After a tragic event like the one brought on by a white terrorist in Las Vegas, predicting the ensuing social media conversation is easy. Gun control is too lax! say those on the left. That’s crazy! You can’t let one bad apple abolish the 2nd amendment! retort those on the right. The same cycle repeats itself, perhaps with newer articles showing updated research findings or a more refined argument (both good things, of course!). Virtue signaling abounds while many attempt to articulate a poignant thought to help make sense of such a tragedy yet again. These are all good things for us to be doing. Conversation is healthy, and to seek moral clarity is to be praised.
Sadly, what is also typical of these conversations is that we often put each other in boxes once we hear something about the other opinion we don’t like. One Christian says they’re committed to non-violence, the other labels them a pacifist with all the inaccurate assumptions they carry in their mind about that position. Bother me not with your nuance, friend – I know how you think and you can’t be more wrong!
Most of us are reticent to change our views on things because it takes work to question our assumptions and it takes time to learn how to interpret statistics on gun violence. Beyond dabbling a bit with some new arguments from the other side, it’s simply far easier to stick with our views on the issue.
I have a pretty nuanced view of the issue of guns. If you asked me, “Where do you stand on the issue of guns?” you’d be in for a long conversation. Some issues in life aren’t simple enough to condense into a sound byte. So unless you’re willing to share a couple drinks with me and have a reasonable conversation about this topic, to be honest, you really won’t get a satisfactory answer. Even after we share some drinks, you may not agree. But I bet you’ll understand what I believe and why. Since most of you won’t have a chance to take me out for a few drinks, you’ll have to be content with my article on this issue and listen to our podcast on this issue to really understand my view.
You may not care about my views in particular, and I could be quite wrong in my conclusions. So let me make some remarks about recent events.
Stephen Paddock’s actions could not have been stopped by the “good guy with a gun” theory. I’m inclined to believe that in a restaurant, mall, or even a public park, a so-called “good guy with a gun” (law enforcement or well-trained civilian) could be and often is the only way to stop a would-be or in-the-moment attacker or killer. But that’s only an in-the-moment response to a present threat. It is not at all a feasible solution to end the problem of gun violence. The Paddock case forces us to think further back in time in order to answer the question, “What could have prevented this?”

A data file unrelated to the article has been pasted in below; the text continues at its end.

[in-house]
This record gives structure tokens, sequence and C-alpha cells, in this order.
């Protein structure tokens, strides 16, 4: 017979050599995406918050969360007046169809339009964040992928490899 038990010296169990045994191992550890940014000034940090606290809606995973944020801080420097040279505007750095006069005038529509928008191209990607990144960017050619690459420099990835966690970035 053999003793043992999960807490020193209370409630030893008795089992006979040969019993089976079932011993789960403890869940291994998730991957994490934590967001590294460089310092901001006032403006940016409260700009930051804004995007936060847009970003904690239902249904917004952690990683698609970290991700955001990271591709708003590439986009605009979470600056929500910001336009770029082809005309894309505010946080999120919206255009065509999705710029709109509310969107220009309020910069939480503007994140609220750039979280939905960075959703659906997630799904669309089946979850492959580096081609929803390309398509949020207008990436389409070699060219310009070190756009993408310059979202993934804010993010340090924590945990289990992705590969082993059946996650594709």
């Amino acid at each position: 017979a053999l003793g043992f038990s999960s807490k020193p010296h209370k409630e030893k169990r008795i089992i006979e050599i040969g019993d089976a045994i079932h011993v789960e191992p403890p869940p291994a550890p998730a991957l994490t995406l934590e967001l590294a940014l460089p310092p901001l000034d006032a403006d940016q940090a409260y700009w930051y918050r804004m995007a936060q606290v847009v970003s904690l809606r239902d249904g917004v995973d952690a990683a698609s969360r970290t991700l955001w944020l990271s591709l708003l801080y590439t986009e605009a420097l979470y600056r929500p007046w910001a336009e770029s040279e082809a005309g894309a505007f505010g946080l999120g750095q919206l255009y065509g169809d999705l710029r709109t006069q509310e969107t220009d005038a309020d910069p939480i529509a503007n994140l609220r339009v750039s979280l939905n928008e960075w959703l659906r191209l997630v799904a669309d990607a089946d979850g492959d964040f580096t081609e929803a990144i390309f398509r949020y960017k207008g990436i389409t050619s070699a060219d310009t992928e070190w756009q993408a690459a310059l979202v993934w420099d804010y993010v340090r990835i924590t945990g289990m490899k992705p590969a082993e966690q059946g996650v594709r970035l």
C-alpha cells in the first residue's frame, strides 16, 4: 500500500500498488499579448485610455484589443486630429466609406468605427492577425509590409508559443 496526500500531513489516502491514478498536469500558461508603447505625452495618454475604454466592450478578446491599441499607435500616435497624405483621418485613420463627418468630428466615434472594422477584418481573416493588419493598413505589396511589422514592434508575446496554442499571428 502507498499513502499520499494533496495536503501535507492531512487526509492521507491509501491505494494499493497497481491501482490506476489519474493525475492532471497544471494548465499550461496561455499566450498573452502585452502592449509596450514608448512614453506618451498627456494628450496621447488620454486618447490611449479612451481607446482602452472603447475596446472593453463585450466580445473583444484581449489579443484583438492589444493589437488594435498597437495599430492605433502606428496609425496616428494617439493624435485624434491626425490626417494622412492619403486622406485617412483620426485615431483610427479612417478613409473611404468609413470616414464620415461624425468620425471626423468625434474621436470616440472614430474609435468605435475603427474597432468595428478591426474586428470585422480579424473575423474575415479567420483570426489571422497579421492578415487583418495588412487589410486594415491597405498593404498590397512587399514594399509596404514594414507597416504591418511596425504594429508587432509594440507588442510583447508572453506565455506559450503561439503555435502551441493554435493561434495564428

At this stage it is too early to speculate on serious reasons why Paddock was at risk of doing something of this magnitude. But what we can pay attention to is the numerous factors in his life leading up to this event in order to ask ourselves, “how could the key people in his life have contributed to a different outcome?” To be sure, Paddock himself is responsible for his own actions, but we all contribute to each other’s mental, spiritual, and physical well-being, especially in our circle of friends and family (usually about 8-15 people). To stop gun violence takes far more than stopping the guy with a gun aimed at others right this moment.
If you are in favor of gun ownership and a strong defender of the 2nd amendment, you will get nowhere with a knee-jerk reaction to anti-gun ownership or pro-gun control folks. What would be far better is a measured conversation with question after question for others regarding the reasons for their beliefs. Most people honestly haven’t really thought about this issue, and would benefit from further reflection. You could be the person who helps them think through the issues in a measured way, even if they never end up agreeing with you.
Some people are triggered by gun-toters, and some are triggered by gun-takers. I’m triggered by the knee-jerk reactions people have over volatile issues that intelligent people disagree on. We’d all be better off in the long run if we learned to listen to each other — learn to ask questions that get to the heart of the matter — instead of just reacting. This is precisely why the “good guy with a gun” theory is impotent: it relies solely on reactivity. Yup, that sometimes is a life-saving answer, but it is insufficient to take seriously the problem of gun violence itself. To tackle that problem will take a long time, and it has to start by reigning in our knee-jerk reactions.